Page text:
To Mr C. F. Juchau who was born in Murrurundi in 1844, who has resided there ever since, and who was the first Mayor
of the Municipality, the writer is indebted for much information regarding the early history of the place. The original site of the town was at Mabyn Vale, about a mile nearer Blandford than the present town, and the original settlement consisted of an hotel
and store, both of which were run by the same man, a blacksmith's shop and two cottages. The Government township was about a mile away. Hero there was a blacksmith and wheelwright, named Wilson, next to him Sullivan, a shoemaker, and then Harnett's place.
Next to this was the domicile of Sterritt, the carpenter, then that of Farrell, while opposite the shoemaker was a butcher's shop, kept by Usher Saunders. The White Hart Hotel, which now presents an imposing appearance was at that time a rough, wooden structure,
kept by Mrs. Wightman. The brick portion, added to it in about 1850 is still standing. Next to the hotel was the store, kept by Mr. Juchau's father. Then came in succession an old shoemaker, named Reardon, Mr. Shanahan, and Ben Hall, butcher. Up to the latter
end of the "Forties" these were all the buildings on the Blandford side of Arnold Bridge. which spans the Page, some distance below the present Post Office.
In the opposite side of where the bridge
now is, was a wooden building occupied by a man named Wilson, then came John Ross's place, and next to that a hotel, part brick and part wood, kept by Mr. O'Neil. It was called the "Travellers' Rest." The license for this place was allowed to lapse some twelve
years ago, and it is now occupied as a private residence. Next to the "Travellers' Rest" was the official abode of McGivnev, the chief constable. Then came J. B. Rundle's store, now used as a private residence, and then—a blank, the wild bush.
Murrurundi was at a standstill for many years, but some time before the advent of the railway, it progressed steadily, though slowly, and during the time that it was the terminal station of the railway it boomed.
It was a very busy town when all the traffic from the North and North west centred there on account of the railway communication. but when the line was extended to Quirindi, Murrurundi experienced another die-back. and was at a standstill again for a considerable
The first place of public worship constructed in Murrurundi was a slab structure, about 30 x 20 with shingle roof, erected by the Catholic denomination, close to the site of the present church.
It was visited by a priest from Maitland every three or four months. A new building of stone—the present one—was substituted some 40 years ago. The first Church of England services were held in the old Court House, where the lock-up keeper now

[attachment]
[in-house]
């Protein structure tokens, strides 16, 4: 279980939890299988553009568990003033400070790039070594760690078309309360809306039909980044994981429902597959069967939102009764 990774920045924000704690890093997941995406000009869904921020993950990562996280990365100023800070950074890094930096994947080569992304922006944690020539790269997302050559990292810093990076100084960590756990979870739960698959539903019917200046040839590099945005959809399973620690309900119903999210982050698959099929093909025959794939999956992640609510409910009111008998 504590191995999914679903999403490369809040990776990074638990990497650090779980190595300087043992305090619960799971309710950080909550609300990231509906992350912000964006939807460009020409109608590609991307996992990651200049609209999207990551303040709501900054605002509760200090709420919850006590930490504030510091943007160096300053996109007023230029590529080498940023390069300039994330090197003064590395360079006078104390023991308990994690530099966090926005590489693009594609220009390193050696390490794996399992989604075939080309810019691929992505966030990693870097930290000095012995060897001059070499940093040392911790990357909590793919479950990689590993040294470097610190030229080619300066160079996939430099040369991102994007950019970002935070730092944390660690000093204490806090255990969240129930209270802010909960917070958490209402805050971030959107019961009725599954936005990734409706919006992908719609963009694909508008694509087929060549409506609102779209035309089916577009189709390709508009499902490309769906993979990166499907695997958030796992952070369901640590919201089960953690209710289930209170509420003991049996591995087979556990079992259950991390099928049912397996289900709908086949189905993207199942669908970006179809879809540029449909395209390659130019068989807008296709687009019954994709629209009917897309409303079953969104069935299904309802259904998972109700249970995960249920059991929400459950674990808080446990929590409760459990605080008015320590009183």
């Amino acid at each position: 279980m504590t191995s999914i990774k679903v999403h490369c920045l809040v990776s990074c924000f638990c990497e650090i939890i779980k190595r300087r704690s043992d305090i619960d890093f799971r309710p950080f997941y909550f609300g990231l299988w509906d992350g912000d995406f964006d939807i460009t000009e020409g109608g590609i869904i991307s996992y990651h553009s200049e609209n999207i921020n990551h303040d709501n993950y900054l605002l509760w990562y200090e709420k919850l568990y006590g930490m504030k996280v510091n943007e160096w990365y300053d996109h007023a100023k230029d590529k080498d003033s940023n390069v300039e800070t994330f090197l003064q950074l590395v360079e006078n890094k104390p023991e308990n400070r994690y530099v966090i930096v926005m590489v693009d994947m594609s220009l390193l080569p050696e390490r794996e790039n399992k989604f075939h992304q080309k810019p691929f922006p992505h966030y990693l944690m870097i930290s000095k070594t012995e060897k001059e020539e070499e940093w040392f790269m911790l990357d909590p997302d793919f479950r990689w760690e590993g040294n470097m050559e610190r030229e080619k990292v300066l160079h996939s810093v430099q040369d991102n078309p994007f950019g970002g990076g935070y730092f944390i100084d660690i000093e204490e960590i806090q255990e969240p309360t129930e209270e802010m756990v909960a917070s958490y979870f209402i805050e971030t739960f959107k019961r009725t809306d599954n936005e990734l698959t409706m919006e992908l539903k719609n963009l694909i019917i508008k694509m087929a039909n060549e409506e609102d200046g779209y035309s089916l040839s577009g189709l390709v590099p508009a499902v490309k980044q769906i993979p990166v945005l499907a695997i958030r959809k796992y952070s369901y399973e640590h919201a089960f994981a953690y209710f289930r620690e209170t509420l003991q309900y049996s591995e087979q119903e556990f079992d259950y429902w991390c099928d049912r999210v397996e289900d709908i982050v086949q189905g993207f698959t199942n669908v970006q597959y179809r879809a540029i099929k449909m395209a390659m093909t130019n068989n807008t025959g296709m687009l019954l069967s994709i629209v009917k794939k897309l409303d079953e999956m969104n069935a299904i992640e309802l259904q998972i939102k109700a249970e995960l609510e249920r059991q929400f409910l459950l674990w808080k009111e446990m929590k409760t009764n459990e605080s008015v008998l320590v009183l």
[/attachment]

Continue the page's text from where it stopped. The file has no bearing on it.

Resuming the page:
lives, a clergyman visiting the place about once in three months. Some 48 years ago a wooden church was built, but that has long ago been replaced bv a lime stone structure. The Presbyterians followed the adherents of the Church of England, and their first
services were held in a wooden structure near the loco sheds. It was, however, shut up for many years, and the building was eventually sold and removed to Quirindi, where it was utilised as an auction mart. The present Presbyterian church, a wooden building,
occupied a position next to the School of Arts. Forty years the Methodists had a wooden chaple erected. It lasted for 20 years at the expiration of which time the structure, also a wooden one, was built on the old site.
The Murrurundi School of Arts, a stone structure, in which the Murrurundi Council are domiciled, was erected in 1873. It has a fairly large hall, which was used for public - meetings and entertainments until the Superior Oddfellows hall (Manchester
Unity) was built in 1897. The School of Arts has a fairly extensive library, which is largely availed of by the townspeople, and there are two billiard tables.
Banking institutions were represented
by branches of the Commercial and Joint Stock Hanks, but the former only remains the latter having closed some time ago.
There are four hotels in Murrurundi, all efficiently managed and providing good
accommodation for man and beast; and several boarding houses.
There is an excellent park, rejoicing in the euphonious title of Paradise, duo to the fact that it constitutes a portion of the original
Paradise estate. And another attraction is to be found in the Timor Caves, which lie in a north-easterly direction, about 24 miles distant from Murrurundi. These present many interesting and beautiful features and are occasionally visited by tourists. It is
said that portions of them were, in the olden days, the haunts of notorious bushrangers, who found in them good shelter as well as a sale retreat.